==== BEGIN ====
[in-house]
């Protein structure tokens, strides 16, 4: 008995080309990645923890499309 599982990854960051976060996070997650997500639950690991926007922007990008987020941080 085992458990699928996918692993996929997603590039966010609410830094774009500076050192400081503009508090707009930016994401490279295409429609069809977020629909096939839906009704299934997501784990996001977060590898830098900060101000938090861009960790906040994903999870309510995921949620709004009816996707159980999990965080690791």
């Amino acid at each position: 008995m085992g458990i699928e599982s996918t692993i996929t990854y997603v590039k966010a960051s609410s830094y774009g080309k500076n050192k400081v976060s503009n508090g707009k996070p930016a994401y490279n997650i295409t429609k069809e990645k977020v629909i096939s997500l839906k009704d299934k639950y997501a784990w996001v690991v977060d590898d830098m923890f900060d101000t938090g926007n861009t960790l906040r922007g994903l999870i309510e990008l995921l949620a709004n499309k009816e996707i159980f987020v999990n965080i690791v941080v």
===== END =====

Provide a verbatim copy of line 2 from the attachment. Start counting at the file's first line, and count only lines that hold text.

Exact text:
């Protein structure tokens, strides 16, 4: 008995080309990645923890499309 599982990854960051976060996070997650997500639950690991926007922007990008987020941080 085992458990699928996918692993996929997603590039966010609410830094774009500076050192400081503009508090707009930016994401490279295409429609069809977020629909096939839906009704299934997501784990996001977060590898830098900060101000938090861009960790906040994903999870309510995921949620709004009816996707159980999990965080690791």